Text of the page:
So we had to leave directly from Frankfurt. Seven hours and many airsickness bags later, we stepped out into the international arrivals lounge at John F. Kennedy Airport. A graceful orange-and-black-and-yellow Alexander Calder mobile twirled above us against the backdrop of a huge American flag, and multicolored helium balloons dotted the ceiling, souvenirs of past greetings. As each arrival was welcomed to the new land, the balloons rose to the ceiling to make way for the newer ones. They provided hope to the newcomers: Look, in a few years, with luck and hard work, you, too, can rise here. All the way to the ceiling. 

13 September 2017

The False Prophecy of Hyperconnection How to Survive the Networked Age


It is a truth universally acknowledged that the world is connected as never before. Once upon a time, it was believed that there were six degrees of separation between each individual and any other person on the planet (including Kevin Bacon). For Facebook users today, the average degree of separation is 3.57. But perhaps that is not entirely a good thing. As Evan Williams, one of the founders of Twitter, told The New York Times in May 2017, “I thought once everybody could speak freely and exchange information and ideas, the world is automatically going to be a better place. I was wrong about that.”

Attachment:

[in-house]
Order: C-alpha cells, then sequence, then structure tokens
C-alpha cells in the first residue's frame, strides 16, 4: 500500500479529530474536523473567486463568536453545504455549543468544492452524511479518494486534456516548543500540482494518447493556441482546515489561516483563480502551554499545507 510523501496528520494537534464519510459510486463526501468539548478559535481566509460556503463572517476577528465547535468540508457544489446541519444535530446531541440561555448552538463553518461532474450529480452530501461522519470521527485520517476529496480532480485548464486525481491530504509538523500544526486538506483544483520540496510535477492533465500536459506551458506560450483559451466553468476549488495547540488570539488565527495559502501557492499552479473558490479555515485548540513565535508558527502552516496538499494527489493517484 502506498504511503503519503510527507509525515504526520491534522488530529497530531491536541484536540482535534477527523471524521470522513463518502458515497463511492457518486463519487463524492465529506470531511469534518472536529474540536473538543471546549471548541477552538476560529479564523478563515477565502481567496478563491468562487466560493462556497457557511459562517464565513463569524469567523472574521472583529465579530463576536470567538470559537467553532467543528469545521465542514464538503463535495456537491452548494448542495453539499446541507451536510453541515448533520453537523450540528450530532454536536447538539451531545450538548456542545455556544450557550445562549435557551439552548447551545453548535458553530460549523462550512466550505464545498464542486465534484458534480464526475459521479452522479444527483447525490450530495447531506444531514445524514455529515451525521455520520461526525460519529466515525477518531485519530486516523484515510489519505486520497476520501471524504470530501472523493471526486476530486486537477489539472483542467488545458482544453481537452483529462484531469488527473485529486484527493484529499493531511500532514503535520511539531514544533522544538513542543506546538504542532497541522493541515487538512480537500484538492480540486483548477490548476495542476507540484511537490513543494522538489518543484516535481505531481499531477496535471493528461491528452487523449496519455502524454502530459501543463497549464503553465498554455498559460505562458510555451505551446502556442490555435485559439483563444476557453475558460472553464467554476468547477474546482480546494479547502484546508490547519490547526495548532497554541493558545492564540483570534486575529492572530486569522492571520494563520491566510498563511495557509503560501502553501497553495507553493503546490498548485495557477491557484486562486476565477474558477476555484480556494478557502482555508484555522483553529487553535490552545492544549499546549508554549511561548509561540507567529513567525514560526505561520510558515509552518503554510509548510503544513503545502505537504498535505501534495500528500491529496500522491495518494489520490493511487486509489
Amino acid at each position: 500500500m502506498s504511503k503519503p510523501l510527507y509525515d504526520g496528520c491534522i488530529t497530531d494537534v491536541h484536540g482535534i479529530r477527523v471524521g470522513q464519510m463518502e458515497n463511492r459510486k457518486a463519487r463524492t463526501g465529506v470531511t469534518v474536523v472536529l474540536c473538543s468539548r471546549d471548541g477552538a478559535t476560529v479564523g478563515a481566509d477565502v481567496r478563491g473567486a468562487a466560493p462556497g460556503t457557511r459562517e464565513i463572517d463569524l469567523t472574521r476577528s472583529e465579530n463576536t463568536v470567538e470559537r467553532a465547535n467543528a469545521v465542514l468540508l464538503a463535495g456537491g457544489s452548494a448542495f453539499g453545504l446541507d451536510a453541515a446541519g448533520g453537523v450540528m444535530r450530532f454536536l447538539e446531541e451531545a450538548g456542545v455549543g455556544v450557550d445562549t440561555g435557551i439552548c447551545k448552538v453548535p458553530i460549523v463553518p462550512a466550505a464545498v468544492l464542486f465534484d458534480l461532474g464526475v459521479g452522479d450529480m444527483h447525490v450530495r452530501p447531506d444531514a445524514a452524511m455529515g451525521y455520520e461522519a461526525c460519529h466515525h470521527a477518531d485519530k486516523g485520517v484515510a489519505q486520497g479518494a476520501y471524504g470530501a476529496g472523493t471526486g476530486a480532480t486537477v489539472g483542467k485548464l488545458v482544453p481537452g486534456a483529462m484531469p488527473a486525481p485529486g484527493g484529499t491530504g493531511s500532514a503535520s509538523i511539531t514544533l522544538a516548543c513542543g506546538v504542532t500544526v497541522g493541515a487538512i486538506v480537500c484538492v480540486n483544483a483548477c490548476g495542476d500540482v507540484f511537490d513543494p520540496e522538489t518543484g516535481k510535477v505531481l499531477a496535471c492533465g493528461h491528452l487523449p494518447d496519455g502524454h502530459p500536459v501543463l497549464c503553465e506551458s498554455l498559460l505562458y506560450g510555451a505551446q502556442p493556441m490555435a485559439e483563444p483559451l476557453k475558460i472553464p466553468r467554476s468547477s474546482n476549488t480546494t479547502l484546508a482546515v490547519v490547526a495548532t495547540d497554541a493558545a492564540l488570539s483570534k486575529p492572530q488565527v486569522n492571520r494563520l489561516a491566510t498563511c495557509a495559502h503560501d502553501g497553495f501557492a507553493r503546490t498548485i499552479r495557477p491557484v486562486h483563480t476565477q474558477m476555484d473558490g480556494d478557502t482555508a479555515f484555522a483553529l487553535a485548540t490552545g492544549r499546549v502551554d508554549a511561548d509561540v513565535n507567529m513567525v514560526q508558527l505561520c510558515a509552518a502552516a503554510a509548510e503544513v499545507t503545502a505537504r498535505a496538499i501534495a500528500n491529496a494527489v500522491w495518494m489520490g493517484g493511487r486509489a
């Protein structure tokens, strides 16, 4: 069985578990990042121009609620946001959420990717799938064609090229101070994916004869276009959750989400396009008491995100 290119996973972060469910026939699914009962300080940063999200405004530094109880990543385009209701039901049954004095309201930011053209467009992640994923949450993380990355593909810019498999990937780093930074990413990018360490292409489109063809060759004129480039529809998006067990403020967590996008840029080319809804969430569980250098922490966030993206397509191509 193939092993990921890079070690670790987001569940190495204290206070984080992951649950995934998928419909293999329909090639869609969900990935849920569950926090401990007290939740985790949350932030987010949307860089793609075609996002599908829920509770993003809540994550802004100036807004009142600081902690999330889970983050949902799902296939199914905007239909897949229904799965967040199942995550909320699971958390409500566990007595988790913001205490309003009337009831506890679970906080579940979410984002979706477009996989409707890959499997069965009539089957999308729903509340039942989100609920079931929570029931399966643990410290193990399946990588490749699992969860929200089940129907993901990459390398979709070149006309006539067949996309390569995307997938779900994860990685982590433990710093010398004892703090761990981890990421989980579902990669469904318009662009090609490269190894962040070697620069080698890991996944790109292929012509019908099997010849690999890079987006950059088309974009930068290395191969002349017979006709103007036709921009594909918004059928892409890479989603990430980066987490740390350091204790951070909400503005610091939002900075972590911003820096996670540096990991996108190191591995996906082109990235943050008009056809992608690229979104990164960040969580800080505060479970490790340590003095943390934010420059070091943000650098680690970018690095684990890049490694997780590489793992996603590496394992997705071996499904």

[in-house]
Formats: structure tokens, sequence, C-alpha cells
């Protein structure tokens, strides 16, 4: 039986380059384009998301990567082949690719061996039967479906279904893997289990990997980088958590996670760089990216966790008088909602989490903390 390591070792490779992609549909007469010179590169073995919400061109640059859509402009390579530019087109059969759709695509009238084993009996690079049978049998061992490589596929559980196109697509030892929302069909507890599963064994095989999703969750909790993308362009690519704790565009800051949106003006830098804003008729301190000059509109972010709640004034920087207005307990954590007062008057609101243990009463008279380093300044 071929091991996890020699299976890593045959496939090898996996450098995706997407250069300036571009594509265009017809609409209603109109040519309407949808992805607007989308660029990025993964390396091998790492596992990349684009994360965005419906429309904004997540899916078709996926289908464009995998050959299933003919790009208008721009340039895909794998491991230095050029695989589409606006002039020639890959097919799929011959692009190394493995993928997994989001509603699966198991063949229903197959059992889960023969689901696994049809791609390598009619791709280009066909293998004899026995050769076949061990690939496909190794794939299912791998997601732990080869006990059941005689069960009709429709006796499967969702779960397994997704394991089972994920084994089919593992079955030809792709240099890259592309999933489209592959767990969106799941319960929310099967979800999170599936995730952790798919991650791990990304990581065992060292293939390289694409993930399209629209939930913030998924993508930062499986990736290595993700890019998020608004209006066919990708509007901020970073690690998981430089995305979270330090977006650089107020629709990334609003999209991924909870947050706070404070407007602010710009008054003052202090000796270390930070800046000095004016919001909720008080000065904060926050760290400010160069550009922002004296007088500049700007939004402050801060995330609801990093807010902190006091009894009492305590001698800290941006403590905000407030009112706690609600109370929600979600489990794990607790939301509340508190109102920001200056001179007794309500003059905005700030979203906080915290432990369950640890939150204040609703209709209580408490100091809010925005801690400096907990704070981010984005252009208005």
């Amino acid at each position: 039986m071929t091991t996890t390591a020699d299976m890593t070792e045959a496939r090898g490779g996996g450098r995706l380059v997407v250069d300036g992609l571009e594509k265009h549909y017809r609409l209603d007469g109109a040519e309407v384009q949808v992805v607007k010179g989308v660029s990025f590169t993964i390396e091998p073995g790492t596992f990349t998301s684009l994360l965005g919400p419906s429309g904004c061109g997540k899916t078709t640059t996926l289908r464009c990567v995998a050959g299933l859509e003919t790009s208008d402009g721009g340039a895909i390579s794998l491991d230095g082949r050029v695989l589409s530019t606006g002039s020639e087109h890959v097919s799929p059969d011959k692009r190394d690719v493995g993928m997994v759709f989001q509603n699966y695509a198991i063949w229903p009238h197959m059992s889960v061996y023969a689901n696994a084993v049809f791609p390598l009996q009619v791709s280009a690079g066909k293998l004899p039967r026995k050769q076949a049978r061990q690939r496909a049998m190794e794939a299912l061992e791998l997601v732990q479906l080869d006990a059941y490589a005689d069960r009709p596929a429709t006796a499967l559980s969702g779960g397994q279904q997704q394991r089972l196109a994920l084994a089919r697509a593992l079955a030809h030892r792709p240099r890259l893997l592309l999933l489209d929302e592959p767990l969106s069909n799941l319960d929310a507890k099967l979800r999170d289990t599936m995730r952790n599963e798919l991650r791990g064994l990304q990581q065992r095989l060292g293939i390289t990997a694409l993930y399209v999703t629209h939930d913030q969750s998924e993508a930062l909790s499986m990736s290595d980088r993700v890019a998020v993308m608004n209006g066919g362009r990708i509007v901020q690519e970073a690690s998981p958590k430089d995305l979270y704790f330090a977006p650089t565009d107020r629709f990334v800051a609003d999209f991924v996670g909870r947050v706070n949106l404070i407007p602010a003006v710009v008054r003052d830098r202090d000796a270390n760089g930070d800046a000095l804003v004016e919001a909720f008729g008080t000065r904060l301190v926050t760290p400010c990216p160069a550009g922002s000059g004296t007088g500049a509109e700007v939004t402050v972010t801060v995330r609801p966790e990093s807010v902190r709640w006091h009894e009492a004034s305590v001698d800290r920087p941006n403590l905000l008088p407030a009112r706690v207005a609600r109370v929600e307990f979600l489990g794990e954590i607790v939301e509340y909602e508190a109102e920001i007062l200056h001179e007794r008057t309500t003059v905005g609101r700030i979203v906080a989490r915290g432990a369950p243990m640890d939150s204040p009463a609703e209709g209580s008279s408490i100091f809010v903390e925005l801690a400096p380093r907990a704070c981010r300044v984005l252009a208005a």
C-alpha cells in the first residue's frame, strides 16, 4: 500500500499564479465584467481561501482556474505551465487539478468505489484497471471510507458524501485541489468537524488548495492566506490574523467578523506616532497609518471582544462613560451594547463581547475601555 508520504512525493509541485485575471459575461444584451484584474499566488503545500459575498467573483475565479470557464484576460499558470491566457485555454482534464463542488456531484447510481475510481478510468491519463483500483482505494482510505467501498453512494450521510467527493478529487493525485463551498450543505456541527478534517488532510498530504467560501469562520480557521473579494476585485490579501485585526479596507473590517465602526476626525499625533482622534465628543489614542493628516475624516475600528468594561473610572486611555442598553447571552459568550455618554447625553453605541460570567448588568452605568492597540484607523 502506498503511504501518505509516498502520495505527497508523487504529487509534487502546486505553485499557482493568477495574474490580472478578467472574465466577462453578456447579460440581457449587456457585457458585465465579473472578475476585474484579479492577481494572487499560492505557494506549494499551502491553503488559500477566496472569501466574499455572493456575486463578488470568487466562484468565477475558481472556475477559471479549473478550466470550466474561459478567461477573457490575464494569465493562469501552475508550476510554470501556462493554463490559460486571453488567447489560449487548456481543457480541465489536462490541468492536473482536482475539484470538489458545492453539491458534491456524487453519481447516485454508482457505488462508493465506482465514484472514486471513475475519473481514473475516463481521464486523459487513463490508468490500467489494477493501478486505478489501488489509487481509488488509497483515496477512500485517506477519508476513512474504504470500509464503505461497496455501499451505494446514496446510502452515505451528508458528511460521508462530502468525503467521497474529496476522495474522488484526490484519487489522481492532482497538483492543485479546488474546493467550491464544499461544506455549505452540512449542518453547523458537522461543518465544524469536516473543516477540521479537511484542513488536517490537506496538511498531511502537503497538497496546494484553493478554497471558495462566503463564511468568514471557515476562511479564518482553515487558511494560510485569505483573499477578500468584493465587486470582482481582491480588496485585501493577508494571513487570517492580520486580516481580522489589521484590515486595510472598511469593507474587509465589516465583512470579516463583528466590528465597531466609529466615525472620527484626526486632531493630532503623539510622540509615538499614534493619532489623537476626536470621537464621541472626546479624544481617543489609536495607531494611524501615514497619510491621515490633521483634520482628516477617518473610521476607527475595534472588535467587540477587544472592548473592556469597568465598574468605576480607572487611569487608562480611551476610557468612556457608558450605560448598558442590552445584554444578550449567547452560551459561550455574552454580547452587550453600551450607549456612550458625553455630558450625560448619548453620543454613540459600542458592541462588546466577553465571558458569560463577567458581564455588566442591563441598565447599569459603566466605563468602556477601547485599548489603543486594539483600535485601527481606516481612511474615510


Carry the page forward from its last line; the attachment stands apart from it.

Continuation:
Speaking at Harvard’s commencement that same month, Facebook’s chair and CEO, Mark Zuckerberg, looked back on his undergraduate ambition to “connect the whole world.” “This idea was so clear to us,” he recalled, “that all people want to connect. . . . My hope was never to build a company, but to make an impact.” Zuckerberg has certainly done that, but it is doubtful that it was the impact he dreamed of in his dorm room. In his address, Zuckerberg identified a series of challenges facing his generation, among them: “tens of millions of jobs [being] replaced by automation,” inequality (“there is something wrong with our system when I can leave here and make billions of dollars in ten years while millions of students can’t afford to pay off their loans”), and “the forces of authoritarianism, isolationism, and nationalism,” which oppose “the flow of knowledge, trade, and immigration.” What he omitted to mention was the substantial contributions that his company and its peers in Silicon Valley have made to all three of these problems.